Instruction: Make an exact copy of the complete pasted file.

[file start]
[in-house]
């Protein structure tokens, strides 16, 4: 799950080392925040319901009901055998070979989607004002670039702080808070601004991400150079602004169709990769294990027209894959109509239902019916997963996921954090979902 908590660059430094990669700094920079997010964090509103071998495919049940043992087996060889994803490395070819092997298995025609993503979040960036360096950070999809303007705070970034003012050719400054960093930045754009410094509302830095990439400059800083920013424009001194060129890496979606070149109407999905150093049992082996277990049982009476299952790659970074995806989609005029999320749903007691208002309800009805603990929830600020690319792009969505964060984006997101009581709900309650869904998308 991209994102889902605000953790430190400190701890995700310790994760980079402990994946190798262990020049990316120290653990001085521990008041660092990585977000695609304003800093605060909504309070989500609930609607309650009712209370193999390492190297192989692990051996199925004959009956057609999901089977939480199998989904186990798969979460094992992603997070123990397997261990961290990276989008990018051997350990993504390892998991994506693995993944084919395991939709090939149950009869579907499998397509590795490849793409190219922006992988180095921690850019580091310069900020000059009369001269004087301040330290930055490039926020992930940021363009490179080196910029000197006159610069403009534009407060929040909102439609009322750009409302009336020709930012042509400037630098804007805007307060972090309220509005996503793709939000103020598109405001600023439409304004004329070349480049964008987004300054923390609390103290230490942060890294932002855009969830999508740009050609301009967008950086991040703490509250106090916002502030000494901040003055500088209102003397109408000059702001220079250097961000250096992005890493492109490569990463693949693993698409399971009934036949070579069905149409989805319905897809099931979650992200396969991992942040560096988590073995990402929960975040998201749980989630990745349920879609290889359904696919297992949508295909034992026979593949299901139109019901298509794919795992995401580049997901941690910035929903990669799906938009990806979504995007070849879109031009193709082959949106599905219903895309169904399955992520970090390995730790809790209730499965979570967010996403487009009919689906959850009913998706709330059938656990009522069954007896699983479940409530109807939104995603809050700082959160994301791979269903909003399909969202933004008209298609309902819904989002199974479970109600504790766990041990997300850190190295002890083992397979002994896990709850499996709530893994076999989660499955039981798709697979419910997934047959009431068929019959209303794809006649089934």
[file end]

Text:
[in-house]
């Protein structure tokens, strides 16, 4: 799950080392925040319901009901055998070979989607004002670039702080808070601004991400150079602004169709990769294990027209894959109509239902019916997963996921954090979902 908590660059430094990669700094920079997010964090509103071998495919049940043992087996060889994803490395070819092997298995025609993503979040960036360096950070999809303007705070970034003012050719400054960093930045754009410094509302830095990439400059800083920013424009001194060129890496979606070149109407999905150093049992082996277990049982009476299952790659970074995806989609005029999320749903007691208002309800009805603990929830600020690319792009969505964060984006997101009581709900309650869904998308 991209994102889902605000953790430190400190701890995700310790994760980079402990994946190798262990020049990316120290653990001085521990008041660092990585977000695609304003800093605060909504309070989500609930609607309650009712209370193999390492190297192989692990051996199925004959009956057609999901089977939480199998989904186990798969979460094992992603997070123990397997261990961290990276989008990018051997350990993504390892998991994506693995993944084919395991939709090939149950009869579907499998397509590795490849793409190219922006992988180095921690850019580091310069900020000059009369001269004087301040330290930055490039926020992930940021363009490179080196910029000197006159610069403009534009407060929040909102439609009322750009409302009336020709930012042509400037630098804007805007307060972090309220509005996503793709939000103020598109405001600023439409304004004329070349480049964008987004300054923390609390103290230490942060890294932002855009969830999508740009050609301009967008950086991040703490509250106090916002502030000494901040003055500088209102003397109408000059702001220079250097961000250096992005890493492109490569990463693949693993698409399971009934036949070579069905149409989805319905897809099931979650992200396969991992942040560096988590073995990402929960975040998201749980989630990745349920879609290889359904696919297992949508295909034992026979593949299901139109019901298509794919795992995401580049997901941690910035929903990669799906938009990806979504995007070849879109031009193709082959949106599905219903895309169904399955992520970090390995730790809790209730499965979570967010996403487009009919689906959850009913998706709330059938656990009522069954007896699983479940409530109807939104995603809050700082959160994301791979269903909003399909969202933004008209298609309902819904989002199974479970109600504790766990041990997300850190190295002890083992397979002994896990709850499996709530893994076999989660499955039981798709697979419910997934047959009431068929019959209303794809006649089934």